Painful sex caused by vaginismus may make you feel trapped but you are not alone.

Painful sex? Learn about vaginismus and how to enjoy sex again

When we think of sex, thoughts of pleasure and enjoyment usually aren’t too far behind. Yet for those with vaginismus, sex can be quite an uncomfortable and even painful experience. If this is something that you struggle with, you may feel isolated but it is important to remember that you’re not alone. 

Vaginismus is a condition that affects many women of all ages from around the world, but with the right care and support, is a treatable and manageable condition. Let’s break down what vaginismus is and how you can effectively manage it.

What is vaginismus?

Vaginismus is a condition where your vaginal muscles contract and tighten involuntarily during sex or another form of penetration such as having a routine gynecological exam. This can cause extreme amounts of pain and discomfort, sometimes leading to your sexual partner being unable to penetrate during sex.

For those women dealing with vaginismus, this condition has a negative impact in multiple areas of their lives including their relationships with others especially sexual partners, their physical and mental health as well as their perceived self-worth. The symptoms of this condition can worsen due to this negative impact on their lives, creating a difficult cycle to break without the right kind of help.


While pain and discomfort during sex is usually the main symptom, other symptoms of vaginismus may include:

  • difficulty inserting tampons or menstrual cups
  • experiencing fear and/or anxiety around having sex
  • a decrease in sexual desire

Read more: 5 things sex coaches really wish you knew about sex


A variety of factors can lead to vaginismus including physical, psychological, or emotional issues. Some of the common causes include:

  • experiencing trauma or abuse
  • having anxiety or fear around sex
  • having painful sexual experiences in the past
  • relationship issues
  • medical conditions such as endometriosis or an infection

Read more: How to know if you have PCOS or endometriosis, or both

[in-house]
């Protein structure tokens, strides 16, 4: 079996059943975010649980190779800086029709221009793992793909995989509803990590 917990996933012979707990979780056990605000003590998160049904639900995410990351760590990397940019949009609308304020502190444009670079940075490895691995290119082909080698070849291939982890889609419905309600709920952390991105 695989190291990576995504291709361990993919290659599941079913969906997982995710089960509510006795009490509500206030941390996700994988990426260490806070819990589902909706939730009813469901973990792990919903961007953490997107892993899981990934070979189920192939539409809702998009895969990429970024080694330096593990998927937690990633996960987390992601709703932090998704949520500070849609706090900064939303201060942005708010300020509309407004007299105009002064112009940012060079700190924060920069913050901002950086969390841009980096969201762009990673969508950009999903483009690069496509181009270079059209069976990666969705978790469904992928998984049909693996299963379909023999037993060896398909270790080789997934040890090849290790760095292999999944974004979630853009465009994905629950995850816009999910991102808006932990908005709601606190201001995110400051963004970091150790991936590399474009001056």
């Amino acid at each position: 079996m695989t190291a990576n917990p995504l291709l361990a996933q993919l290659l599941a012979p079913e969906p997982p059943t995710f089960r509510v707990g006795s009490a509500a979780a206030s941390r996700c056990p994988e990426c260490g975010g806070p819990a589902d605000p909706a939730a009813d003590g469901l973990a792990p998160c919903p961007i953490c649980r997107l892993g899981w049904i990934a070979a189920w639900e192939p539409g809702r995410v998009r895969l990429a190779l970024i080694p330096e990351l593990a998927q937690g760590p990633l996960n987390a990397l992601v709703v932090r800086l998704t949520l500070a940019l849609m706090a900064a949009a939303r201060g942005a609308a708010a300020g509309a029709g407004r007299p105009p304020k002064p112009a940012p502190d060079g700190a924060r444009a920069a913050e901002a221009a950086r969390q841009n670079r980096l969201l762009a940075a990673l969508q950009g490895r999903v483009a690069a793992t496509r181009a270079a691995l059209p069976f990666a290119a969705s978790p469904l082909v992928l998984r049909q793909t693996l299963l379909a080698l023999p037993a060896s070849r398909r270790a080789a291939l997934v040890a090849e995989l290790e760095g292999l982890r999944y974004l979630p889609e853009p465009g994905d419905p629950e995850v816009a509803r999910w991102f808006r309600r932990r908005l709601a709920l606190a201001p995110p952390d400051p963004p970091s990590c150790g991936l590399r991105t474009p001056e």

In order to effectively treat vaginismus, doctors and other medical professionals must first figure out what is the root of the issue. Once this has been identified, effective treatment can begin. Often medical professionals will work alongside therapists and counselors in order to create a well-rounded treatment plan for you.

Therapy is an effective treatment for the cause of vaginismus

Treatment options

Treatments will vary depending on the underlying cause of vaginismus so your treatment will be unique to your individual needs. These treatments may include:

  • therapy
  • pelvic floor exercises
  • desensitization exercises
  • counseling
  • using vaginal dilators 

Read more: Chronic pelvic pain: 4 ways to *really* manage your mental health

In some cases, medication may also be prescribed by a healthcare professional. These medications can include a low-dose antidepressant or anti-anxiety medication if the cause of vaginismus is linked to any anxiety or fear related to having sex. 

Additionally, a prescription for a topical anesthetic, such as lidocaine, can help to reduce pain or discomfort when applied just before any sexual activity. 

With the right treatment plan and appropriate care, women with vaginismus are able to manage their symptoms enough that they can use tampons, have a gynecological exam done and enjoy sex again, all without the fear of experiencing extreme pain and discomfort.

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Getting a diagnosis

While you may be experiencing the symptoms and suspect that you may have vaginismus, it is important to get proper diagnosed before beginning any form of treatment on your own. Working with a healthcare provider who specializes in women’s sexual health is vital. They will be able to give you the correct diagnosis as well as the best care and treatment for you. 

Our Zoie Health professionals are ready to help you find the right treatment plan personalised for you. Click here to book a virtual consultation today.

Sources: Zoie Health professionals, Mayo Clinic, American College of Obstetricians and Gynecologists, National Health Service UK, National Institutes of Health

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